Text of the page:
In February 2019, Dr Ian Davenport and Dr Iain McNicol, postdoctoral researchers at the University of Edinburgh, travelled to the Republic of Congo as part of the first CongoPeat field campaign. The aim was to fly a large unmanned aerial vehicle (UAV) over the Congo Basin to help determine how much carbon-rich peat exists below the forest canopy. Dr Ian Davenport reports on initial findings.
Our earlier work has shown that there could be about 30 billion tonnes of carbon stored in the peat under these peat forests, about three times the annual global fossil fuel output. The second field campaign (June – Aug 2019) will seek to improve the confidence of this estimate (the current 95% confidence limit is 6.3-46.8 billion tonnes – a very wide range!). We believe this carbon could be rapidly released to the atmosphere if the peat is drained for agriculture (e.g. palm oil, as has happened to similar peat forests in much of Indonesia and Malaysia), or under the increased temperatures and changed rainfall patterns of climate change. The CongoPeat project aims to reduce this uncertainty in both current carbon stocks, and what will happen in the future, in order that we can hopefully prevent the carbon being released.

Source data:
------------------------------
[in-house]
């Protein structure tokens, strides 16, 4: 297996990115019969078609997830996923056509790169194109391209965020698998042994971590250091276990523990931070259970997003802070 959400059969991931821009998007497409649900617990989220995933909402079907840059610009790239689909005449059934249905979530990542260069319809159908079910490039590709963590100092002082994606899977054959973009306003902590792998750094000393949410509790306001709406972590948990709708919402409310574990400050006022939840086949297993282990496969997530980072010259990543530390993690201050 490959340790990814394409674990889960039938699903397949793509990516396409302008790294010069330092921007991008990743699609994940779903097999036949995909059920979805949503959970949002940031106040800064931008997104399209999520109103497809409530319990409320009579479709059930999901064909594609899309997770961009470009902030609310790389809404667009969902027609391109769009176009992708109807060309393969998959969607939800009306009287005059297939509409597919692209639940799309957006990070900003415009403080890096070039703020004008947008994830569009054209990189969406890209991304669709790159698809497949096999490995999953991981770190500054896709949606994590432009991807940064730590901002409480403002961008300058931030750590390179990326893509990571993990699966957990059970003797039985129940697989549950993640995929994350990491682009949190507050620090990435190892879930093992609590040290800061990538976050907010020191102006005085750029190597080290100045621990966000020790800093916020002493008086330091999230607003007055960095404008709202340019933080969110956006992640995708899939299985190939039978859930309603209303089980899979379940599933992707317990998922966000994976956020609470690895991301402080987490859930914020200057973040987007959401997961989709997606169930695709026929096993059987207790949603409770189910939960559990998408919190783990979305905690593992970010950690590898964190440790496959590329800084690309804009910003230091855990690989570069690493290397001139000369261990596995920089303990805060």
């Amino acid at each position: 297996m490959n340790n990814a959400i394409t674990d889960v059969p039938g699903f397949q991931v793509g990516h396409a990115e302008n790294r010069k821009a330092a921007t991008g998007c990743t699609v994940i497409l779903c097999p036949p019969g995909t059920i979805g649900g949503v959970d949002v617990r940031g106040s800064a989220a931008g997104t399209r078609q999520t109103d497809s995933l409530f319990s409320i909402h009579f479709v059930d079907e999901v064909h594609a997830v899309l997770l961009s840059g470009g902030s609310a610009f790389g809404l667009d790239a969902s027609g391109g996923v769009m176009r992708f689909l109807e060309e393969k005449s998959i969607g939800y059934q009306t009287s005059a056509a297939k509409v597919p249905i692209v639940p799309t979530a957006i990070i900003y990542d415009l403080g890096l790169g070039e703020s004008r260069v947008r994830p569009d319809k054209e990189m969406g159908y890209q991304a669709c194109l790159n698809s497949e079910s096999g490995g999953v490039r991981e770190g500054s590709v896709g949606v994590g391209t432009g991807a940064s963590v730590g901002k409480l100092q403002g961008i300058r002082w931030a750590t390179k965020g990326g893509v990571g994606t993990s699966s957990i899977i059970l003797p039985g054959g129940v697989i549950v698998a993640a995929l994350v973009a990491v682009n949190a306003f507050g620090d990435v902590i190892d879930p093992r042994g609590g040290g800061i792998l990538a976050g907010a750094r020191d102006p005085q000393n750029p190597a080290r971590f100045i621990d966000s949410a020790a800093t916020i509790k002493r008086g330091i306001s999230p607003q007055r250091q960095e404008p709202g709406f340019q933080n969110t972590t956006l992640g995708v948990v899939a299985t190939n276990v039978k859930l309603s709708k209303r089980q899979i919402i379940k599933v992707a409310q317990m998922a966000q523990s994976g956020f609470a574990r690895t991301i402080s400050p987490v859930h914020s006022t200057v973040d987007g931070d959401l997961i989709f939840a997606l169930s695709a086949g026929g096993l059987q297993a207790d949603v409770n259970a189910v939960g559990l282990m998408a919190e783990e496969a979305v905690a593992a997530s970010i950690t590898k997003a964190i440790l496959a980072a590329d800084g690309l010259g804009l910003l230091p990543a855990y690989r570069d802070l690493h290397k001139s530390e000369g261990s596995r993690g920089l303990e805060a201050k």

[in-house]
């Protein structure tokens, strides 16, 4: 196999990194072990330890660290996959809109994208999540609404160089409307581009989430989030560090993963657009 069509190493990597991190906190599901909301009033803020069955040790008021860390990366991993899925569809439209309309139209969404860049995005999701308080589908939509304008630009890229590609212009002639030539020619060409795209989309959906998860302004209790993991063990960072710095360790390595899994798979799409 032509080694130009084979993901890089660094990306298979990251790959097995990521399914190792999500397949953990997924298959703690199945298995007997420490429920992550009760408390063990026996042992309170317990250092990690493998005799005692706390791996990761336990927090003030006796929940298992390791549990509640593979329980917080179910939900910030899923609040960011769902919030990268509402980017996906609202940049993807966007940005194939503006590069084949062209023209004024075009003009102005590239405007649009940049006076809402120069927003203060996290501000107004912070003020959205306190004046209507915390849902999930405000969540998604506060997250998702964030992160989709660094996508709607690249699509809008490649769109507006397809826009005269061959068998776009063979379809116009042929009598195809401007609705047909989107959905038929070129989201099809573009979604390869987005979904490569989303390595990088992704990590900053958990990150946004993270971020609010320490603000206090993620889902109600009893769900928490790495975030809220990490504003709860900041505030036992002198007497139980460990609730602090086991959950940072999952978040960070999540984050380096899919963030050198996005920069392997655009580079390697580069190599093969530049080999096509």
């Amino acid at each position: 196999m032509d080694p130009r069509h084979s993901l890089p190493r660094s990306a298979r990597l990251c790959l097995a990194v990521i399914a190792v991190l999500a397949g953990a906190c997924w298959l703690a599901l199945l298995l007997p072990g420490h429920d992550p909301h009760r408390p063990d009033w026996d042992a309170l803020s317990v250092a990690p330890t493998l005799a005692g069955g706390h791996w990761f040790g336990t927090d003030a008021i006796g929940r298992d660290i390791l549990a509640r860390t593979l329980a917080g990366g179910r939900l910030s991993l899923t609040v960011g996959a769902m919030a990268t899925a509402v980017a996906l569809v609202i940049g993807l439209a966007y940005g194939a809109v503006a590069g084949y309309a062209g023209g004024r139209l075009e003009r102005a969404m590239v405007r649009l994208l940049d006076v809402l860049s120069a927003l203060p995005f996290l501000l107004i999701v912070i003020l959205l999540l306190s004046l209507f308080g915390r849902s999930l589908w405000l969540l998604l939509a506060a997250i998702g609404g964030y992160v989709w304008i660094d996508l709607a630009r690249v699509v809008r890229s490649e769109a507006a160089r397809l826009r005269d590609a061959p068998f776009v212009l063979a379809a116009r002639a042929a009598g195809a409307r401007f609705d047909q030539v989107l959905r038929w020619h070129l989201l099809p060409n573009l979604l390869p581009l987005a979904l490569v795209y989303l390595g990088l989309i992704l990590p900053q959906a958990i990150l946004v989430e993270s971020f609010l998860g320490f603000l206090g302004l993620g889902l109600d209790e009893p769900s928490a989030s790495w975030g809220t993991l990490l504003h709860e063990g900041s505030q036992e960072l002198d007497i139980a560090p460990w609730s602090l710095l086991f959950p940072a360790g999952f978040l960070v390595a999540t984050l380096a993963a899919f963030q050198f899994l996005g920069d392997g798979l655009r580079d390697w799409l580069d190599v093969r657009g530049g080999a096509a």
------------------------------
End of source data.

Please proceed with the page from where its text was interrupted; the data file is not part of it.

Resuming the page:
Part of this effort is determining whether the peat is formed into domes, as typical with rain-fed peatlands. Initial studies suggest not, counter to our current understanding, but the satellite-based altimetry tested by Dr Greta Dargie (University of Leeds) and Dr Edward Mitchard (University of Edinburgh) in the past was not definitive – the domes could be very subtle, with the ground rising 2-3 metres over 10-15 km, and the methods they had available were not sensitive enough to detect this. Therefore we are using a drone-based system capable of measuring the land surface elevation with an accuracy of a few centimetres to give an accurate answer.